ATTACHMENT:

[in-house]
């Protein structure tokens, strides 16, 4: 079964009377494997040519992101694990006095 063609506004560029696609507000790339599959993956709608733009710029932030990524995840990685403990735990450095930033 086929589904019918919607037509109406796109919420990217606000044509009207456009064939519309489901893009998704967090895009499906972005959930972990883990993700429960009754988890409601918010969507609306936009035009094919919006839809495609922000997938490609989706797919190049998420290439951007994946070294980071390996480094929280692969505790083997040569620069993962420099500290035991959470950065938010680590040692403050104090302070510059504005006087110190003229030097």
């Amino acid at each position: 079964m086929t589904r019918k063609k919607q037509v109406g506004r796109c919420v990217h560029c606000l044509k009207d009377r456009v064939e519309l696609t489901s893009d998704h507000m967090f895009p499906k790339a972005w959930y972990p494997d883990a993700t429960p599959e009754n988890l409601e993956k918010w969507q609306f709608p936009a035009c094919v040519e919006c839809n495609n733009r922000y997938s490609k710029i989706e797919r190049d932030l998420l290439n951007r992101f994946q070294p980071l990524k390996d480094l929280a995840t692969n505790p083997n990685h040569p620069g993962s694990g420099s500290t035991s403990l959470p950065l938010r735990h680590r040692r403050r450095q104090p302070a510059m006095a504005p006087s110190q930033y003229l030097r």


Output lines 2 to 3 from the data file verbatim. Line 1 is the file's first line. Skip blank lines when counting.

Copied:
């Protein structure tokens, strides 16, 4: 079964009377494997040519992101694990006095 063609506004560029696609507000790339599959993956709608733009710029932030990524995840990685403990735990450095930033 086929589904019918919607037509109406796109919420990217606000044509009207456009064939519309489901893009998704967090895009499906972005959930972990883990993700429960009754988890409601918010969507609306936009035009094919919006839809495609922000997938490609989706797919190049998420290439951007994946070294980071390996480094929280692969505790083997040569620069993962420099500290035991959470950065938010680590040692403050104090302070510059504005006087110190003229030097």
């Amino acid at each position: 079964m086929t589904r019918k063609k919607q037509v109406g506004r796109c919420v990217h560029c606000l044509k009207d009377r456009v064939e519309l696609t489901s893009d998704h507000m967090f895009p499906k790339a972005w959930y972990p494997d883990a993700t429960p599959e009754n988890l409601e993956k918010w969507q609306f709608p936009a035009c094919v040519e919006c839809n495609n733009r922000y997938s490609k710029i989706e797919r190049d932030l998420l290439n951007r992101f994946q070294p980071l990524k390996d480094l929280a995840t692969n505790p083997n990685h040569p620069g993962s694990g420099s500290t035991s403990l959470p950065l938010r735990h680590r040692r403050r450095q104090p302070a510059m006095a504005p006087s110190q930033y003229l030097r």